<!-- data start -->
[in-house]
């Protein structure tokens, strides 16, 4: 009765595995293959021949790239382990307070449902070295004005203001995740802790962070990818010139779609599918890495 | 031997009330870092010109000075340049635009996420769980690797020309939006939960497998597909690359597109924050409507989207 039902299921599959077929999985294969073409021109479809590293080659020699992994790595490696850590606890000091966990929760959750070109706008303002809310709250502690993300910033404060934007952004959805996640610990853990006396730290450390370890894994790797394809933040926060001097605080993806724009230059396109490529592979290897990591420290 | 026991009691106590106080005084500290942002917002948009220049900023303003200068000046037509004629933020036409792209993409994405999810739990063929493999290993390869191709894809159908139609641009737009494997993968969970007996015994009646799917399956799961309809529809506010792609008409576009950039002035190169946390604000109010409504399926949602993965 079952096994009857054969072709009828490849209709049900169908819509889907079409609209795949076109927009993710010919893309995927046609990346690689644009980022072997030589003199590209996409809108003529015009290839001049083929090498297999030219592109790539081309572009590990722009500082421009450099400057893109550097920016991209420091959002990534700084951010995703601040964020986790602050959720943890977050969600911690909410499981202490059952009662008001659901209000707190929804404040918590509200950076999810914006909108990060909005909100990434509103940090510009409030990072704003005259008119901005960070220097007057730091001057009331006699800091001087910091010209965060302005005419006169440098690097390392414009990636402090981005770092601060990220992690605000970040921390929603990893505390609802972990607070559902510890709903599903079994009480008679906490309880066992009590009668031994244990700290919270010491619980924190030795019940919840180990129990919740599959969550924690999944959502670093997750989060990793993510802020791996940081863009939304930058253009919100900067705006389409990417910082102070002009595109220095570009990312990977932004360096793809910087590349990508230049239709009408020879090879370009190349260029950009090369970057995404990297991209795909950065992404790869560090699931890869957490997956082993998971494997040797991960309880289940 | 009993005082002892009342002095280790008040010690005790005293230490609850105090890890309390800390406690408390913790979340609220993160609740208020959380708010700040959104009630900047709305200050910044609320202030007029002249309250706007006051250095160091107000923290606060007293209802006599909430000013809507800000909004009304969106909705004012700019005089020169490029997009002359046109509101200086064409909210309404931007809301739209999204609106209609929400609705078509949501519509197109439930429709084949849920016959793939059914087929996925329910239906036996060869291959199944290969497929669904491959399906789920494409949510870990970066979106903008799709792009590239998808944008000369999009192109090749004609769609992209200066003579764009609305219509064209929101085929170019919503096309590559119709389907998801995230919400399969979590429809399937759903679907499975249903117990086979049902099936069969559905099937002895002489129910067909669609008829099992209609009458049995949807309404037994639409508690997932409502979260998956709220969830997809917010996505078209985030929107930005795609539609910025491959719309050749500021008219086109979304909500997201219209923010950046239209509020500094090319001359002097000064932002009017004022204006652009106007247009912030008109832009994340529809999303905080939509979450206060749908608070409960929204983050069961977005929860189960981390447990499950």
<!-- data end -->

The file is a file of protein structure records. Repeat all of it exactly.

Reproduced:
[in-house]
């Protein structure tokens, strides 16, 4: 009765595995293959021949790239382990307070449902070295004005203001995740802790962070990818010139779609599918890495 | 031997009330870092010109000075340049635009996420769980690797020309939006939960497998597909690359597109924050409507989207 039902299921599959077929999985294969073409021109479809590293080659020699992994790595490696850590606890000091966990929760959750070109706008303002809310709250502690993300910033404060934007952004959805996640610990853990006396730290450390370890894994790797394809933040926060001097605080993806724009230059396109490529592979290897990591420290 | 026991009691106590106080005084500290942002917002948009220049900023303003200068000046037509004629933020036409792209993409994405999810739990063929493999290993390869191709894809159908139609641009737009494997993968969970007996015994009646799917399956799961309809529809506010792609008409576009950039002035190169946390604000109010409504399926949602993965 079952096994009857054969072709009828490849209709049900169908819509889907079409609209795949076109927009993710010919893309995927046609990346690689644009980022072997030589003199590209996409809108003529015009290839001049083929090498297999030219592109790539081309572009590990722009500082421009450099400057893109550097920016991209420091959002990534700084951010995703601040964020986790602050959720943890977050969600911690909410499981202490059952009662008001659901209000707190929804404040918590509200950076999810914006909108990060909005909100990434509103940090510009409030990072704003005259008119901005960070220097007057730091001057009331006699800091001087910091010209965060302005005419006169440098690097390392414009990636402090981005770092601060990220992690605000970040921390929603990893505390609802972990607070559902510890709903599903079994009480008679906490309880066992009590009668031994244990700290919270010491619980924190030795019940919840180990129990919740599959969550924690999944959502670093997750989060990793993510802020791996940081863009939304930058253009919100900067705006389409990417910082102070002009595109220095570009990312990977932004360096793809910087590349990508230049239709009408020879090879370009190349260029950009090369970057995404990297991209795909950065992404790869560090699931890869957490997956082993998971494997040797991960309880289940 | 009993005082002892009342002095280790008040010690005790005293230490609850105090890890309390800390406690408390913790979340609220993160609740208020959380708010700040959104009630900047709305200050910044609320202030007029002249309250706007006051250095160091107000923290606060007293209802006599909430000013809507800000909004009304969106909705004012700019005089020169490029997009002359046109509101200086064409909210309404931007809301739209999204609106209609929400609705078509949501519509197109439930429709084949849920016959793939059914087929996925329910239906036996060869291959199944290969497929669904491959399906789920494409949510870990970066979106903008799709792009590239998808944008000369999009192109090749004609769609992209200066003579764009609305219509064209929101085929170019919503096309590559119709389907998801995230919400399969979590429809399937759903679907499975249903117990086979049902099936069969559905099937002895002489129910067909669609008829099992209609009458049995949807309404037994639409508690997932409502979260998956709220969830997809917010996505078209985030929107930005795609539609910025491959719309050749500021008219086109979304909500997201219209923010950046239209509020500094090319001359002097000064932002009017004022204006652009106007247009912030008109832009994340529809999303905080939509979450206060749908608070409960929204983050069961977005929860189960981390447990499950």